In the year since it was reconstructed, Yes Bank has had some success in recovering loans from troubled borrowers. But gross bad loans are still at about a fifth of the lender’s book, based on pro forma non-performing assets data released while announcing earnings for the quarter ended December.
According to disclosures by the bank, it had managed cash recoveries worth Rs 2,973 crore during April-December 2020. It has also written off loans worth Rs 8,274 crore in the first nine months of the last financial year. Earlier this month, the bank took control of Anil Ambani-owned Reliance Centre at Santacruz area in Mumbai, against a settlement of Rs 1,200 crore worth dues.
In its analyst presentation for the quarter ended June 2020, the bank had said consultants had conducted due diligence on Rs 81,000-crore worth stressed accounts and had estimated recoveries worth Rs 55,000 crore. Recoveries may reduce due to the pandemic.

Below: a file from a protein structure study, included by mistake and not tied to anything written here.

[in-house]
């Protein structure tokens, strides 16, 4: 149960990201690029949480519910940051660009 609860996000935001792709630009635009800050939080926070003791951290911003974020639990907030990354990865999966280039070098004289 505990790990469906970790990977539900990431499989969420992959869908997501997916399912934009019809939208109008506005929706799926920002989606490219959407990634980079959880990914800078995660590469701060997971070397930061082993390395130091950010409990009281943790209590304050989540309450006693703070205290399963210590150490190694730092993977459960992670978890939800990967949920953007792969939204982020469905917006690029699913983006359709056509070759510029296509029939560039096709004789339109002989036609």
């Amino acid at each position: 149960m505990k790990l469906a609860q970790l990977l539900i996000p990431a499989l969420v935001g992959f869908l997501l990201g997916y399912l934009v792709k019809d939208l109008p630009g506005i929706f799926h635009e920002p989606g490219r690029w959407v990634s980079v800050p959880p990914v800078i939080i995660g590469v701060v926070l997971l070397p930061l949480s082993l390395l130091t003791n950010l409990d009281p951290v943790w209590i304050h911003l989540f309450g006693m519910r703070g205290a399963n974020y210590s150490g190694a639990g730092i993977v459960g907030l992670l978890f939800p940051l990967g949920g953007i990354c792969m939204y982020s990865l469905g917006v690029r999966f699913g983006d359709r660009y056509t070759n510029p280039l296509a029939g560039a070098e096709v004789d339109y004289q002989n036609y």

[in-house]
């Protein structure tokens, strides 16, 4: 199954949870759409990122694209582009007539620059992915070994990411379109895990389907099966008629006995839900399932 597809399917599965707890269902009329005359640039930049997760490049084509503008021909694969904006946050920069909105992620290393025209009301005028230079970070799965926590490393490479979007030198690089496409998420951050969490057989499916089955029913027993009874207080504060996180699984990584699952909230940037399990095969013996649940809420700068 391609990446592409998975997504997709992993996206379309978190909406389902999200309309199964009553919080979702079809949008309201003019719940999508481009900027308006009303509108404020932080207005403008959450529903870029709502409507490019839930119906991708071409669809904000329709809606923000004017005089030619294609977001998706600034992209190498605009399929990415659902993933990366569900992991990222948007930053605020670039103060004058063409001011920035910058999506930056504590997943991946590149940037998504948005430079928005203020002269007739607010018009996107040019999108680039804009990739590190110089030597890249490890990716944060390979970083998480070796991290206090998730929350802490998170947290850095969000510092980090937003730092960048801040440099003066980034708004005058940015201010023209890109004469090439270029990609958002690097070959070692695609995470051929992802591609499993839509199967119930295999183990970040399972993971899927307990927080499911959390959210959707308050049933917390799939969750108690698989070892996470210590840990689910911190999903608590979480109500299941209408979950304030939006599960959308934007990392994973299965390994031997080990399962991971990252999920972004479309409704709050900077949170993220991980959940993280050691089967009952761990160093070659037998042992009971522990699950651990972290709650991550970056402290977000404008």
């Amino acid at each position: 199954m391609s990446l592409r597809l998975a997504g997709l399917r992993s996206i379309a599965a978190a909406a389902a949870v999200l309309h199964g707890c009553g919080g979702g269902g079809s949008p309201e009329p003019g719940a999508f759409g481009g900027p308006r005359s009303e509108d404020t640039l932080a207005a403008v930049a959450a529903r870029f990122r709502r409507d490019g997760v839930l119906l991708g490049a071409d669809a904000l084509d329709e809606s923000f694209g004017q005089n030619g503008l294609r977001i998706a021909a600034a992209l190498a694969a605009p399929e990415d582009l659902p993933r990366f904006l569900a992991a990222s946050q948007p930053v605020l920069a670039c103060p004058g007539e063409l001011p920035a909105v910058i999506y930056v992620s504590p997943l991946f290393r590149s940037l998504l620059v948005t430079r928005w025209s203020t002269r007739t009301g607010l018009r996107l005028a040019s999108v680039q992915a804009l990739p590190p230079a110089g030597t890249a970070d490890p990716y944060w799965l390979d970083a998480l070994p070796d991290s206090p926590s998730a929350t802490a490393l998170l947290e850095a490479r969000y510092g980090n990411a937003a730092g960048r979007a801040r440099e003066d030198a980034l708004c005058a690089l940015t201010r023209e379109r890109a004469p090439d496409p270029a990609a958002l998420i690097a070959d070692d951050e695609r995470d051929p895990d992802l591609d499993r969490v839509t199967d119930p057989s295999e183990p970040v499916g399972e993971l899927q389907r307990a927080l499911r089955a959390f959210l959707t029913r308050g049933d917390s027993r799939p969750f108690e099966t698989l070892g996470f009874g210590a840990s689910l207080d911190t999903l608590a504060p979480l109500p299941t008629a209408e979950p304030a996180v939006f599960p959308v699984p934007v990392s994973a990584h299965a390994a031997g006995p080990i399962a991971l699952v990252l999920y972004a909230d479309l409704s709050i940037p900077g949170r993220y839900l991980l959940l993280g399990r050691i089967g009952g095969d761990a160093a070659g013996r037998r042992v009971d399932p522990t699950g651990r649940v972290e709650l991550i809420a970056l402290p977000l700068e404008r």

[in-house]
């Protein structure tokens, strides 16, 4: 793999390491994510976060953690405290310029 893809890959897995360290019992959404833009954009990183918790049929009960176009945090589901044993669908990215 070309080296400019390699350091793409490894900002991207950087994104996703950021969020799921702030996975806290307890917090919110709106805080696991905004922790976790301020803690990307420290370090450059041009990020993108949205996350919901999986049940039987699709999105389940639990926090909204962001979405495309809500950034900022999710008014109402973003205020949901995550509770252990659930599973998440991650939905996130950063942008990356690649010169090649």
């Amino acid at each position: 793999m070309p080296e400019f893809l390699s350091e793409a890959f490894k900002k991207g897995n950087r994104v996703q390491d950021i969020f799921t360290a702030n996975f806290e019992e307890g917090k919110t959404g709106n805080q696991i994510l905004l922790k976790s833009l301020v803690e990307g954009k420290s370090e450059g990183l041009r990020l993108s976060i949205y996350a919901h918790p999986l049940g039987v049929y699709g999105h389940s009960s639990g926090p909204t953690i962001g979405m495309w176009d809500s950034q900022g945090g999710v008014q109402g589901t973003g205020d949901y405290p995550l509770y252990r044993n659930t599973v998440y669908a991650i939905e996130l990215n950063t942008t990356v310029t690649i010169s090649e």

According to the people cited earlier, a large portion of the bad loans included stressed corporate entities including the Ambani-owned Reliance Group firms, Zee Entertainment Enterprises Ltd., Videocon Industries, some major real estate firms, among others. Recoveries from some of these may be lower given the financial troubles faced by these groups.
Will the bank’s plan to set up an ARC help speed up or improve recoveries. Vinayak Bahuguna, former chief executive of ARCIL, India’s oldest ARC, isn’t sure it will. It isn’t clear why the bank would want to pursue an investment in an ARC, when the sale of bad loans can happen even without creating a new entity, he said.
“Maybe there’s a case to be made about the appetite of the ARC market, but the RBI also allows banks to sell assets to AIFs (alternative investment funds),” Bahuguna said. “If the bank already has investors on board who might be interested in buying assets from it, an AIF of these investors could be the buyer without the bank getting involved.”